What is plantar fasciitis?
Plantar is one of the most common causes of heel pain. It involves inflammation of a thick band of tissue that runs across the bottom of your foot and connects your heel bone to your toes (plantar fascia). Plantar fasciitis commonly causes stabbing pain that usually occurs with your first steps in the morning. As you get up and move more, the pain normally decreases, but it might return after long periods of standing or after rising from sitting. Plantar fasciitis is more common in runners. In addition, people who are overweight and those who wear shoes with inadequate support have an increased risk of plantar fasciitis.
Plantar fasciitis symptoms
Plantar fasciitis typically causes a stabbing pain in the bottom of your foot near the heel. The pain is usually the worst with the first few steps after awakening, although it can also be triggered by long periods of standing or rising from sitting. The pain is usually worse after exercise, not during it.
What causes plantar fasciitis?
Under normal circumstances, your plantar fascia acts like a shock-absorbing bowstring, supporting the arch in your foot. If tension and stress on that bowstring become too great, small tears can arise in the fascia. Repetitive stretching and tearing can cause the fascia to become irritated or inflamed, though in many cases of plantar fasciitis, the cause isn't clear.
How to treat plantar fasciitis?
Most people who have plantar fasciitis recover with conservative treatments, including resting, icing the painful area and stretching, in several months. Pain relievers such as ibuprofen (Advil, Motrin IB, others) and naproxen sodium (Aleve) can ease the pain and inflammation associated with plantar fasciitis. Stretching and strengthening exercises or use of specialized devices may provide symptom relief. These include:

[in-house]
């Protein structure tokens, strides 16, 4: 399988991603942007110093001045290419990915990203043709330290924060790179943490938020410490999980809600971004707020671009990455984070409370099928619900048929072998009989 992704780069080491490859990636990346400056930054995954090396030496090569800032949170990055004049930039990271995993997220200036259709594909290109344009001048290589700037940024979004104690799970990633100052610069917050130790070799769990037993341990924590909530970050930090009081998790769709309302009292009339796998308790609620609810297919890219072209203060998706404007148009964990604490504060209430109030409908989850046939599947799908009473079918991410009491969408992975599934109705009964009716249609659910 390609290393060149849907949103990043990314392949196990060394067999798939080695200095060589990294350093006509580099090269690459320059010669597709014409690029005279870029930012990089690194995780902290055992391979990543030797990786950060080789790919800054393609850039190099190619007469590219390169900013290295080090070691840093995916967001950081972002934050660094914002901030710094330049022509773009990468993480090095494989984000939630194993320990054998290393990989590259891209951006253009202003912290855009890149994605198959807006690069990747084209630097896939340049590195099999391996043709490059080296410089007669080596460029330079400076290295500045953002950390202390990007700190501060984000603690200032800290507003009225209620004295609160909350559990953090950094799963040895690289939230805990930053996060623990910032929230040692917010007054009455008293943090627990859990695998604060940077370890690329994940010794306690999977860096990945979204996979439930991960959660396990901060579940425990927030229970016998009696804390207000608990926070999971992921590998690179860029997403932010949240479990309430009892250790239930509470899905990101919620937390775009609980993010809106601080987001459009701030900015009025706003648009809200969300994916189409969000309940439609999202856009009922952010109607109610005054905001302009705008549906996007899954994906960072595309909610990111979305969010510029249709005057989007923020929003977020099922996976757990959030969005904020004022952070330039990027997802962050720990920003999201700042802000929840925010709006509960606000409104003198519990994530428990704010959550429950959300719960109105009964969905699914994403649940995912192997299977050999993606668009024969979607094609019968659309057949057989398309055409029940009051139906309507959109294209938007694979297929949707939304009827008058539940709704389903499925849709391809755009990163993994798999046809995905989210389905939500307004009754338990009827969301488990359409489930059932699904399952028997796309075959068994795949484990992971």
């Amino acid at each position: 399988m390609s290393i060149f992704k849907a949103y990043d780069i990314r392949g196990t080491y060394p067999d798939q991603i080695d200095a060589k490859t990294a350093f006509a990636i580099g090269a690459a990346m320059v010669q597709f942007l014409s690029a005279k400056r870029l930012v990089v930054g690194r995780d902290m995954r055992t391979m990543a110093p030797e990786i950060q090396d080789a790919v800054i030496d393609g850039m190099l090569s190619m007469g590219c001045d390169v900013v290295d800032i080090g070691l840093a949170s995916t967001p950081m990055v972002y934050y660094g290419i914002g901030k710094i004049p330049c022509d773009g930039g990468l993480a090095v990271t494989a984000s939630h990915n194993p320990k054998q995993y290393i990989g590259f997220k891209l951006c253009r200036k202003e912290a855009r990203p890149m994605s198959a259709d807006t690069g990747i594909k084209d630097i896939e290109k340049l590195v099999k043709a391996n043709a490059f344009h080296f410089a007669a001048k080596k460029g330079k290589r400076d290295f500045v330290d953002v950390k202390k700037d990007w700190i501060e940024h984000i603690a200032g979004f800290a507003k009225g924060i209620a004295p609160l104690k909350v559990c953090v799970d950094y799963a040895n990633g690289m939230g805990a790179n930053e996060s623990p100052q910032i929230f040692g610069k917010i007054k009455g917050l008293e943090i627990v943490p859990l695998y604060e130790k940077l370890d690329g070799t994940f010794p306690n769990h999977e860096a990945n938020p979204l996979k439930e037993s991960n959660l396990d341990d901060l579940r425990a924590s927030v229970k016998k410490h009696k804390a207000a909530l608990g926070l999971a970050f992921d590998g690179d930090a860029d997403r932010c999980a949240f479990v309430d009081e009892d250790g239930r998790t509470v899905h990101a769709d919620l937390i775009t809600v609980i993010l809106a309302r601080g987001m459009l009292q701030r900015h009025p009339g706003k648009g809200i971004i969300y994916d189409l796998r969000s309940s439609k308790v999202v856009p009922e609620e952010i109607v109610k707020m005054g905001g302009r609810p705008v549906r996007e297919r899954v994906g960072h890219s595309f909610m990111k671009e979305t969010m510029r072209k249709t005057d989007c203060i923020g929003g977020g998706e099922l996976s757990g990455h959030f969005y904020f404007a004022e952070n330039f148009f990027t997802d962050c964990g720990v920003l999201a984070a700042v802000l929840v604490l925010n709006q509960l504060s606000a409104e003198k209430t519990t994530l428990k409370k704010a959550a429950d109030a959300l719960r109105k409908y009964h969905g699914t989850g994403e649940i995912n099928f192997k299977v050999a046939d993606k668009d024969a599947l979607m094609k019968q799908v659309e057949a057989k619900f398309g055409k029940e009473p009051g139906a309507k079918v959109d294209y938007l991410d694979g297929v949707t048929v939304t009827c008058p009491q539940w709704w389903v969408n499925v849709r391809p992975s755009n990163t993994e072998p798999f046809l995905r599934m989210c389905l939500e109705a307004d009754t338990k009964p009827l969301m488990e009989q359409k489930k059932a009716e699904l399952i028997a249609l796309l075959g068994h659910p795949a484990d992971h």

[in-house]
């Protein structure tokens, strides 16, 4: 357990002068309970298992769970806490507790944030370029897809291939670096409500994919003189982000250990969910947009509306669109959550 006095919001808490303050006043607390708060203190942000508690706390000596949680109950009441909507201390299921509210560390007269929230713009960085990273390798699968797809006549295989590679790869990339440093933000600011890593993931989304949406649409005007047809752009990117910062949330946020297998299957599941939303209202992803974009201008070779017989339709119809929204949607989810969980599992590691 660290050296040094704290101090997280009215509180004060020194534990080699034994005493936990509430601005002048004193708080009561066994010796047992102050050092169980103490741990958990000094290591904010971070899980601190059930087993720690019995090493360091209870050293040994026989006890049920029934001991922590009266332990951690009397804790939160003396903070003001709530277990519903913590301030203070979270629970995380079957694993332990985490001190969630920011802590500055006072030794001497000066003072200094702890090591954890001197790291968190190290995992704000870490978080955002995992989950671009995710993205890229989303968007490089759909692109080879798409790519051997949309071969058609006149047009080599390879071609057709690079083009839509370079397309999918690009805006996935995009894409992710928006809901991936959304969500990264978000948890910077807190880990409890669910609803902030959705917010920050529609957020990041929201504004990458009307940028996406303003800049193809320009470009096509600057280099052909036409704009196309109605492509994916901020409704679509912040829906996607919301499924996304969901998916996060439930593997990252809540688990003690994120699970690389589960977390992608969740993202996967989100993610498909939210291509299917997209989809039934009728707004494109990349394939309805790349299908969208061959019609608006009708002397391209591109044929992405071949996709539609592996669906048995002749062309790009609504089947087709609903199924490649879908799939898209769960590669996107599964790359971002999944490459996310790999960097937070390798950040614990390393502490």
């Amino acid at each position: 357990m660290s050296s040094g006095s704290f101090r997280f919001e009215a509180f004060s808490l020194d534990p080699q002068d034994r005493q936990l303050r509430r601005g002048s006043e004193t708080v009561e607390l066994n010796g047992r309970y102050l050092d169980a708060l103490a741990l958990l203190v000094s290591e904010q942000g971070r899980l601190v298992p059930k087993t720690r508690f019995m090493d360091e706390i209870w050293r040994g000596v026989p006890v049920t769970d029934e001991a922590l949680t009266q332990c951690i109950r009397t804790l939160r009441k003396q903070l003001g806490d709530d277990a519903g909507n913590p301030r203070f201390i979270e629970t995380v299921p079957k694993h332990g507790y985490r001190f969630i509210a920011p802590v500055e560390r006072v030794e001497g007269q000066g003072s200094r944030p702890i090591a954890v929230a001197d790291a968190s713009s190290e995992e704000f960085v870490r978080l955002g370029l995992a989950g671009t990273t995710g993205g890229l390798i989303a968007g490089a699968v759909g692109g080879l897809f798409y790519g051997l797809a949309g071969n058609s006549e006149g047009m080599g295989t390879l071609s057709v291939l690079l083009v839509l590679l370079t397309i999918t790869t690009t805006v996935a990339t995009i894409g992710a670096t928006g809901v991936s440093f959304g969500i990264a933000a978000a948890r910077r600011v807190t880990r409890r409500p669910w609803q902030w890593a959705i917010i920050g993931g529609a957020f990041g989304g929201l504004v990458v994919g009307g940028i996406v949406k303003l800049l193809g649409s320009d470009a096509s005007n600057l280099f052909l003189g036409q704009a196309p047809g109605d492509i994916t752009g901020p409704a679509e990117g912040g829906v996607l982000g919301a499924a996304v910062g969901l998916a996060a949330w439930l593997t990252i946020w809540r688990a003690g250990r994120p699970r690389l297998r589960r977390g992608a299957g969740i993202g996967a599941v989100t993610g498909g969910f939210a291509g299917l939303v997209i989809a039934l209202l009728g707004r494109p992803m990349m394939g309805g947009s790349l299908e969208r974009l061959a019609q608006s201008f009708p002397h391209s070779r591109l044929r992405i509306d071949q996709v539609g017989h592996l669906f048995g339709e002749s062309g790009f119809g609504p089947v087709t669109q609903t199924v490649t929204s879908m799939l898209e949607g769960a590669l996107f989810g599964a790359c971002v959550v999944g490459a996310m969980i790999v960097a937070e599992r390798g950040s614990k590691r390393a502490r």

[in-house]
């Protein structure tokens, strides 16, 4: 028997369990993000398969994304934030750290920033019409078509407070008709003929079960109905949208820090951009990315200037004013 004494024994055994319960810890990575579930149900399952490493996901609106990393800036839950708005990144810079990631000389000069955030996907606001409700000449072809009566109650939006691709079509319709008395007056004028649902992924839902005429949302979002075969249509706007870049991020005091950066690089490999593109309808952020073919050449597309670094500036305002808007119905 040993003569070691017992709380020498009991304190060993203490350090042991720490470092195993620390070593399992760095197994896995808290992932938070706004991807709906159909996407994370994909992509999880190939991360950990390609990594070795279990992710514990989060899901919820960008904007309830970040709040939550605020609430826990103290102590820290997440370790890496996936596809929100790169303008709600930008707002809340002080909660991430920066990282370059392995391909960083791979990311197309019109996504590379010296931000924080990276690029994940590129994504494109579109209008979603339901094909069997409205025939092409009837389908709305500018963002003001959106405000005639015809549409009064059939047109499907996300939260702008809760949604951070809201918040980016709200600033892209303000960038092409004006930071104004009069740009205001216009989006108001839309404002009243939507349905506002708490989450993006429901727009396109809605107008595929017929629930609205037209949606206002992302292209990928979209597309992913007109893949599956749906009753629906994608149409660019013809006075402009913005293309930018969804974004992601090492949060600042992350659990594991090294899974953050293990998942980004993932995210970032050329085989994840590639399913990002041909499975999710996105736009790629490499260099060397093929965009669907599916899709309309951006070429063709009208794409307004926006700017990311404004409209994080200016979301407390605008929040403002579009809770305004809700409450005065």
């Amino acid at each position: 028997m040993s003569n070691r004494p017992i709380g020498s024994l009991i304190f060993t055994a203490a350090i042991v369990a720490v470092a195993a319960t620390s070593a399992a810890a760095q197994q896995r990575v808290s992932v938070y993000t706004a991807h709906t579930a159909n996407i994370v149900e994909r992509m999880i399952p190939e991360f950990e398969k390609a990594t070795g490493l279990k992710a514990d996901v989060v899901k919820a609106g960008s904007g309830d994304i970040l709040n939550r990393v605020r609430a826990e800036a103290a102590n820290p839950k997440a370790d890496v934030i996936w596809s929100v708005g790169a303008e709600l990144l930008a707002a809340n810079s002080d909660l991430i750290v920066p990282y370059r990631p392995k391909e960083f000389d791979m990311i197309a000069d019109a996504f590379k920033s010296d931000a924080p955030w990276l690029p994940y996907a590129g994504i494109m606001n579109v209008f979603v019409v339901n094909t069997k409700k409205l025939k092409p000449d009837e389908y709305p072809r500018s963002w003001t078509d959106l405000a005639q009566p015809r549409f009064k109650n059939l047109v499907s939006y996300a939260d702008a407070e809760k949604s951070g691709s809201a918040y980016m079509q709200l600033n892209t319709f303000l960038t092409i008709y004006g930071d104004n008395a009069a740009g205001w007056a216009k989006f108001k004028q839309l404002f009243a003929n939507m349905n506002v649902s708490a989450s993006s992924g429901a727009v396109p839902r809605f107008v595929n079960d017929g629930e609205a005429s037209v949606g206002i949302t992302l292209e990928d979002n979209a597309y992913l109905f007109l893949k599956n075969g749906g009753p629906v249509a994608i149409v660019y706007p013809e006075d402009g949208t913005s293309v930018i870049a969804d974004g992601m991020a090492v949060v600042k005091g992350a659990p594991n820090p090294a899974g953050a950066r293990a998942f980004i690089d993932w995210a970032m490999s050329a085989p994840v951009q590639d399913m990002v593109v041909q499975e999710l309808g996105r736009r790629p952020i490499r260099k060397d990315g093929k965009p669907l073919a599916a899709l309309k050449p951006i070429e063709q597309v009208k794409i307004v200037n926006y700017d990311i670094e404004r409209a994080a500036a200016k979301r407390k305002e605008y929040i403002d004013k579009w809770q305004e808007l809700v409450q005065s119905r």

- Physical therapy. A physical therapist can instruct you in a series of exercises to stretch the plantar fascia and Achilles tendon and to strengthen lower leg muscles, which stabilize your ankle and heel. A therapist might also teach you to apply athletic taping to support the bottom of your foot.
- Night splints. Your physical therapist or doctor might recommend that you wear a splint that stretches your calf and the arch of your foot while you sleep. This holds the plantar fascia and Achilles tendon in a lengthened position overnight and facilitates stretching.
- Orthotics. Your doctor might prescribe off-the-shelf or custom-fitted arch supports (orthotics) to help distribute pressure to your feet more evenly.
How to cure plantar fasciitis?
Maintain a healthy weight. Lose weight if you're overweight or obese to minimize stress on your plantar fascia. Choose supportive shoes. Avoid high heels. Buy shoes with a low to moderate heel, good arch support and shock absorbency. Don't go barefoot, especially on hard surfaces. Apply ice. Hold a cloth-covered ice pack over the area of pain for 15 to 20 minutes three or four times a day or after activity. Or try ice massage. Freeze a water-filled paper cup and roll it over the site of discomfort for about five to seven minutes. Regular ice massage can help reduce pain and inflammation.
Few people need surgery to detach the plantar fascia from the heel bone. It's generally an option only when the pain is severe and all else fails. Side effects include a weakening of the arch in your foot. Whatever you decide to go with, make sure you avoid cheap shoes and maintain a healthy life.